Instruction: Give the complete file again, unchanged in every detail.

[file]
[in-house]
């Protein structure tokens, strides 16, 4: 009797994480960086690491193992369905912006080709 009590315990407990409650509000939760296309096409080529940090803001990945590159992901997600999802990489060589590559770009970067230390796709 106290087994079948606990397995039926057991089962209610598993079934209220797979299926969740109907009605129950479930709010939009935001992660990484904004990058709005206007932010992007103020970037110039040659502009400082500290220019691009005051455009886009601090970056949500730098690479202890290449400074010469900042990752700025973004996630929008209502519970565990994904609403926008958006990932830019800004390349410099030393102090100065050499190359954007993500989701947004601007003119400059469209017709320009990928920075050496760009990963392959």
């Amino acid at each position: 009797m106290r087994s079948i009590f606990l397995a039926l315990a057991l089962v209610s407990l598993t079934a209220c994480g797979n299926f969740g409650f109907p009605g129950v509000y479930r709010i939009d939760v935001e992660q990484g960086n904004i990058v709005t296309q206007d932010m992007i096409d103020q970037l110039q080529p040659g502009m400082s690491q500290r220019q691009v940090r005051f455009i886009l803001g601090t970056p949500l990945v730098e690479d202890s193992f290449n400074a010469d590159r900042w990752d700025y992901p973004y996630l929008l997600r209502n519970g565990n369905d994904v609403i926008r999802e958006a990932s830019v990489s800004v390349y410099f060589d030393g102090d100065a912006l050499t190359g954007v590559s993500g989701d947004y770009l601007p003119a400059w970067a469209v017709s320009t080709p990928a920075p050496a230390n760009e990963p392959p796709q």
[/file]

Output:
[in-house]
């Protein structure tokens, strides 16, 4: 009797994480960086690491193992369905912006080709 009590315990407990409650509000939760296309096409080529940090803001990945590159992901997600999802990489060589590559770009970067230390796709 106290087994079948606990397995039926057991089962209610598993079934209220797979299926969740109907009605129950479930709010939009935001992660990484904004990058709005206007932010992007103020970037110039040659502009400082500290220019691009005051455009886009601090970056949500730098690479202890290449400074010469900042990752700025973004996630929008209502519970565990994904609403926008958006990932830019800004390349410099030393102090100065050499190359954007993500989701947004601007003119400059469209017709320009990928920075050496760009990963392959």
């Amino acid at each position: 009797m106290r087994s079948i009590f606990l397995a039926l315990a057991l089962v209610s407990l598993t079934a209220c994480g797979n299926f969740g409650f109907p009605g129950v509000y479930r709010i939009d939760v935001e992660q990484g960086n904004i990058v709005t296309q206007d932010m992007i096409d103020q970037l110039q080529p040659g502009m400082s690491q500290r220019q691009v940090r005051f455009i886009l803001g601090t970056p949500l990945v730098e690479d202890s193992f290449n400074a010469d590159r900042w990752d700025y992901p973004y996630l929008l997600r209502n519970g565990n369905d994904v609403i926008r999802e958006a990932s830019v990489s800004v390349y410099f060589d030393g102090d100065a912006l050499t190359g954007v590559s993500g989701d947004y770009l601007p003119a400059w970067a469209v017709s320009t080709p990928a920075p050496a230390n760009e990963p392959p796709q």